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Captain Toy/Michael's Review of the Week

Review of Robin - 1966 Batman TV Show
Signature Series Statue

Tweeterhead
Date Published: 2016-02-01
Written By: Michael Crawford
Overall Average Rating: 3.5 out of 4

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Batman 1966 TV show Robin statue by Tweeterhead

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Introduction

If you're a big fan of the Batman television show from the 1960's, you know how disappointing the collectibles market is for you.  While we've gotten a few things focused around Batman and Robin, there isn't much if you're looking to get a bit deeper into the license.  The one company that is going deep is Figures Toys with their 8" Mego style action figures, but let's be honest - you have to be nostalgic for the style of those figures to really enjoy the line.

If you're like me, you've been jonesing for a realistic style high end collectible that gives you more than just the dynamic duo. And now you have it, with the limited edition statues from Tweeterhead!  They released Catwoman and Batman last year, and Robin (whom I'm checking out tonight) is their third. Already pre-ordered is Batgirl and the Riddler, with plans for several other villains (and hopefully Alfred) in the coming months. Penguin, Mr. Freeze, and Egghead are all very likely, with several others in the early discussion phases.

These statues are approximately sixth scale, or so the marketing says.  They are actually a little bigger than that, but the internal proportions and scale to each other are quite good. They aren't cheap by any means, but there are two different releases.

There's always a regular release, and for Robin, original retail was $270.  That's a common price at various online sources right now, but you can save $15 - $20 by shopping around.  There is a second version - called the 'signature series' - which is far more limited and includes a Certificate of Authenticity signed by the actor. Of course it's Burt Ward in this case.  The edition size on the Signature Series Robin is just 160, quite low for something like this, but it also carried a higher price tag: $300. The place to get it was the Tweeterhead store originally, but it's long sold out. Ebay and the secondary market is your option now, although you can find the regular edition at many online stores.

Click on the image below for a Life Size version
Batman 1966 TV show Robin statue by Tweeterhead

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Packaging - ***1/2
The box is attractive, and of course it's all very collector friendly. The interior Styrofoam eggshell trays hold the various pieces safely (there's Robin, his hunk of base, the large computer section, and the smaller computer section) and is high quality stuff. The edition size and number are printed on the bottom, and the Signature Series includes the signed COA as well.

Batman 1966 TV show Robin statue by Tweeterhead

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Sculpting - ***1/2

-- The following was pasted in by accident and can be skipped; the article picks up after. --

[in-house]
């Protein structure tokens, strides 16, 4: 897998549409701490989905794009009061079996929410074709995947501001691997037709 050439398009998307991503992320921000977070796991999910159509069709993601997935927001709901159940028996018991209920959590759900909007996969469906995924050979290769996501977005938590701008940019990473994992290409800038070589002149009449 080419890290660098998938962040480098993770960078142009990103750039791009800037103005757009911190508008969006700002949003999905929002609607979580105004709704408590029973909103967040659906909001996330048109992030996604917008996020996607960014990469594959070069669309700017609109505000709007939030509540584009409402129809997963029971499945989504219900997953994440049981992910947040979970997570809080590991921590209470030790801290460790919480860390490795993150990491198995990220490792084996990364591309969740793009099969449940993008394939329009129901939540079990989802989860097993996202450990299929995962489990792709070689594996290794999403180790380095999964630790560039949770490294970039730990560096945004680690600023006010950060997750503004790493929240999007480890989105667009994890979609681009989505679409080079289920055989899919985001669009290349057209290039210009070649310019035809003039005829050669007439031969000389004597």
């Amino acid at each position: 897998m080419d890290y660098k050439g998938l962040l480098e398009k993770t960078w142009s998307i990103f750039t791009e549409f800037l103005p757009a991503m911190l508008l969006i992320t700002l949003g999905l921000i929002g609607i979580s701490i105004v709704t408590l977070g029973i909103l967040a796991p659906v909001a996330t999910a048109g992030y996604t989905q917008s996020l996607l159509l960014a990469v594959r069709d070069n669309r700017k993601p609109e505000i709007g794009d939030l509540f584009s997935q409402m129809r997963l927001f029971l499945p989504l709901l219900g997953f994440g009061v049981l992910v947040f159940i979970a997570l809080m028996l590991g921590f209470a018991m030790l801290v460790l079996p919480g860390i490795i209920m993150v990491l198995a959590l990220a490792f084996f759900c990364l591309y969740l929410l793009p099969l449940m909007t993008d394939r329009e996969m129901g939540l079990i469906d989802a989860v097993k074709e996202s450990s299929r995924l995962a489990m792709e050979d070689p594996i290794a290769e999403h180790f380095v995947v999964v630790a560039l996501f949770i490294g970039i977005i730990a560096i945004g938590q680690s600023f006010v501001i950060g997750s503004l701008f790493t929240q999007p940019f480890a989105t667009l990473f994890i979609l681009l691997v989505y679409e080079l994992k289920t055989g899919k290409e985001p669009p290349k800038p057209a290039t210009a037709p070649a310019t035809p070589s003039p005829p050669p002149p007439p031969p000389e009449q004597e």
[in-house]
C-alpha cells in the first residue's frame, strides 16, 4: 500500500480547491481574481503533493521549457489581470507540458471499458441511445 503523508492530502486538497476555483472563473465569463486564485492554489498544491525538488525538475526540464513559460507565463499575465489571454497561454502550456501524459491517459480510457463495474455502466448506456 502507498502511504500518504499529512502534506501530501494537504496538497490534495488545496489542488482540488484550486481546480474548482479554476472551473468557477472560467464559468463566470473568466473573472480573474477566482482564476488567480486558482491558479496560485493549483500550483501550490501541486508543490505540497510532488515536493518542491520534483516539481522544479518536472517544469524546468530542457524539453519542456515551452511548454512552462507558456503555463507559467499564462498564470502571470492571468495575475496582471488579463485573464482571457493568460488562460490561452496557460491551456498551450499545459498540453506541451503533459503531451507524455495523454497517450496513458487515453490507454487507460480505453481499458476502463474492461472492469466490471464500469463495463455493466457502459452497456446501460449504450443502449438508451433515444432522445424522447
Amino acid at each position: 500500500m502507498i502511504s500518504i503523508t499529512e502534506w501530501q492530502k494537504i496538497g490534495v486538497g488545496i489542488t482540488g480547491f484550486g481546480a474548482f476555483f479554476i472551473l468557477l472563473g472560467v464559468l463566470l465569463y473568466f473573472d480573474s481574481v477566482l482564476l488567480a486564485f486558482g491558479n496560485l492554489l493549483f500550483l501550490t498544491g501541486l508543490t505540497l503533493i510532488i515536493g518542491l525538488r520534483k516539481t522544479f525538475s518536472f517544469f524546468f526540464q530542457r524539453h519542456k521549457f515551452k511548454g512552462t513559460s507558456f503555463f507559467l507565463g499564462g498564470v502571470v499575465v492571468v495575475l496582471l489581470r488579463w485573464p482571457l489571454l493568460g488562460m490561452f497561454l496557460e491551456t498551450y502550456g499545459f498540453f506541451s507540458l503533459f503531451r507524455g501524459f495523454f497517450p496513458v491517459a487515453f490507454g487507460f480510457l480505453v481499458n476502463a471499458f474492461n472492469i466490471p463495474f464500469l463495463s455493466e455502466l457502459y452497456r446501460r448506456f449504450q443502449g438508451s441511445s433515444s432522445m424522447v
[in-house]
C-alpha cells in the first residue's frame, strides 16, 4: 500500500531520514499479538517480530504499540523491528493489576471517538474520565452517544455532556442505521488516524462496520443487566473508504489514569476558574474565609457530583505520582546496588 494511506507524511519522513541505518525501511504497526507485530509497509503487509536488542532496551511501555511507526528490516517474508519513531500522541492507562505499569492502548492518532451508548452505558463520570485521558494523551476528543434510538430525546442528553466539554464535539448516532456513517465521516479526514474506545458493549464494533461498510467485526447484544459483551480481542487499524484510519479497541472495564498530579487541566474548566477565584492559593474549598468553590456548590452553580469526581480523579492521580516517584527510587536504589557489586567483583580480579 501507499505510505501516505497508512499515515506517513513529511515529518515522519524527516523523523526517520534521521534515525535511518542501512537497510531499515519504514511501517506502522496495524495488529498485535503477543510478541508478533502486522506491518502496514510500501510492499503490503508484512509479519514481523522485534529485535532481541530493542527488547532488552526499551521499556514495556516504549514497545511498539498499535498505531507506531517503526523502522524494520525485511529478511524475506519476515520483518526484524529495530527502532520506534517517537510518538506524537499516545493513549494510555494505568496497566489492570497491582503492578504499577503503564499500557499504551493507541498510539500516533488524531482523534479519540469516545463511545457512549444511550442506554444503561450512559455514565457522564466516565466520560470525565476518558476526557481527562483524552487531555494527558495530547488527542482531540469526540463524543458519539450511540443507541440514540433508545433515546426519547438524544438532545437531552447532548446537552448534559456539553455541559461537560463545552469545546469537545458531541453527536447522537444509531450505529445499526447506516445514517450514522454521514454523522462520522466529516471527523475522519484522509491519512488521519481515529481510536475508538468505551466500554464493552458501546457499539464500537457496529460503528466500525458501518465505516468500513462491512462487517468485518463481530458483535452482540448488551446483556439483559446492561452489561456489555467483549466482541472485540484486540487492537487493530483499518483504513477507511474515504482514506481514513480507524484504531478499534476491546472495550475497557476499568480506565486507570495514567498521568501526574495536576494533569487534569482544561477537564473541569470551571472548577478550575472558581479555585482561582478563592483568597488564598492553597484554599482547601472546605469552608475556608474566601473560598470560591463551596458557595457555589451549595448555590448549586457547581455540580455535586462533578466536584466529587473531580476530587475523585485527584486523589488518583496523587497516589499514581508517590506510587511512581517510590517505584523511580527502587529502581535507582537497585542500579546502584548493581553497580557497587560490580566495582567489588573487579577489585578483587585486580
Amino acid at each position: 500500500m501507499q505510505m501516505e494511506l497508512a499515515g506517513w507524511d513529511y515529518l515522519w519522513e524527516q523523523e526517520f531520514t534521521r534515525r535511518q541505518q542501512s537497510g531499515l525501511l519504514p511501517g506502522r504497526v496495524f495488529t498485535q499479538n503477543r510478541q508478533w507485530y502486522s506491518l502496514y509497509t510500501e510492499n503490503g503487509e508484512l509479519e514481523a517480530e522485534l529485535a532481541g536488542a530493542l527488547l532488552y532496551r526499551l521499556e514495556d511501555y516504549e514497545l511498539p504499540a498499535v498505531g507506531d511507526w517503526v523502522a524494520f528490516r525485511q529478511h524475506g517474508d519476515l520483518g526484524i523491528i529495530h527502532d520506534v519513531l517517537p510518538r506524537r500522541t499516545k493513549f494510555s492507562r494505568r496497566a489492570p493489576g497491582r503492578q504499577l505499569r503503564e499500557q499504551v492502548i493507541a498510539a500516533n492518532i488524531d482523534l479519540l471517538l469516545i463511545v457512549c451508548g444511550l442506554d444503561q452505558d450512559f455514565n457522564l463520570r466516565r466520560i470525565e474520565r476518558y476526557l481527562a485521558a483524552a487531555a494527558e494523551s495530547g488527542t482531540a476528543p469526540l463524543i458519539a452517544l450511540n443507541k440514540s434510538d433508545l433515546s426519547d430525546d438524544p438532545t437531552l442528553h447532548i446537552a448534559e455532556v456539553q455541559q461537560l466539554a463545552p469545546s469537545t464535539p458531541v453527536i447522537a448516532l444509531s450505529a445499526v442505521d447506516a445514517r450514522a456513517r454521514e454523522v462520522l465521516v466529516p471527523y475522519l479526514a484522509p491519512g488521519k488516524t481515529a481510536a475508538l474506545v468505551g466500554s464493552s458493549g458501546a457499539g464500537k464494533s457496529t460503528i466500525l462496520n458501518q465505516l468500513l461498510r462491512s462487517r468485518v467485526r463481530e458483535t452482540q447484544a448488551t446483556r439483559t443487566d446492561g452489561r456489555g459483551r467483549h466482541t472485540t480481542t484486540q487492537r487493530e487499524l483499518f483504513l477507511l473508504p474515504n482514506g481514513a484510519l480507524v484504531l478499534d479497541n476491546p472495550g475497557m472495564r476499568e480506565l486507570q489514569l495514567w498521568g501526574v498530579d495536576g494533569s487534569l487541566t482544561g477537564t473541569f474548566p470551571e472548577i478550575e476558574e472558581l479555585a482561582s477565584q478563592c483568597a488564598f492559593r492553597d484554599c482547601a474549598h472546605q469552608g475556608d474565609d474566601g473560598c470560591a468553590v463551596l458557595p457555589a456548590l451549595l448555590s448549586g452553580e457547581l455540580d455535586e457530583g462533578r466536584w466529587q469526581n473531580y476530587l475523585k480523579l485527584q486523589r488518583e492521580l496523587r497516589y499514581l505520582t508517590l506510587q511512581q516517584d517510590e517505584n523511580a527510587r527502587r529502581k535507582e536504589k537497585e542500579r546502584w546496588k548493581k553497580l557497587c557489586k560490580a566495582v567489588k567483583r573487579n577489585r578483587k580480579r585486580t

Trevor Grove did the work here, and it's good stuff. In person, the likeness is extremely accurate, although close up photos tend to create issues with the paint - more on that in the next category.

From the neck down, it's fully four star work. I love the pose, and the costume has lots of small detail work and various textures. I particularly like the way the cape is sculpted in a folded style across the back and over one shoulder, as though Robin is moving forward quickly on the attack.

As I said, the accuracy of the likeness is extremely good, as is the life-like qualities of emotion and energy. Robin almost always had his mouth slightly open like this when he was taking a shot at being serious (Holy molars, Batman!), and there's no denying who this is.  But while the life-like category and the accuracy category are nicely covered, the realistic category is a bit on the rough side. That's due to three issues: the nature of the non-porous material used; the thickness of the mask; and the lack of detail in the stranding of the hair.

Two and three should be fairly self evident. The hair was simple enough to improve with additional detailing, and this is a figure that would have benefited with a mask made from actual cloth or leather, rather than the thicker polystone.

Back to the first issue, which involves how the paint and texturing look with this very hard ceramic-like material, where capturing a realistic skin is almost impossible. This affects the paint work as well (more on that in the next category), and I'm surprised that we haven't seen a statue maker try mixing the harder, smoother, non-porous polyresin for costumes, armor and weapons with a more porous, pliable material like what is being used with high end sixth scale action figures for the portrait. It would be a slight variation on the concept of mixed media, and even cloth could be incorporated where it makes sense. While that might sound like an non articulated version of a Hot Toys or Enterbay 1/4 scale figure...it is. And I think it has potential.

Then there's the computer. This is based on the Burroughs B205 computer, which was used over and over again in films of the 50's and 60's. In fact, the smaller console can be swapped in on your Lost in Space diorama without missing a beat. The large standing tape drives are often seen as well, but we didn't get one of those here.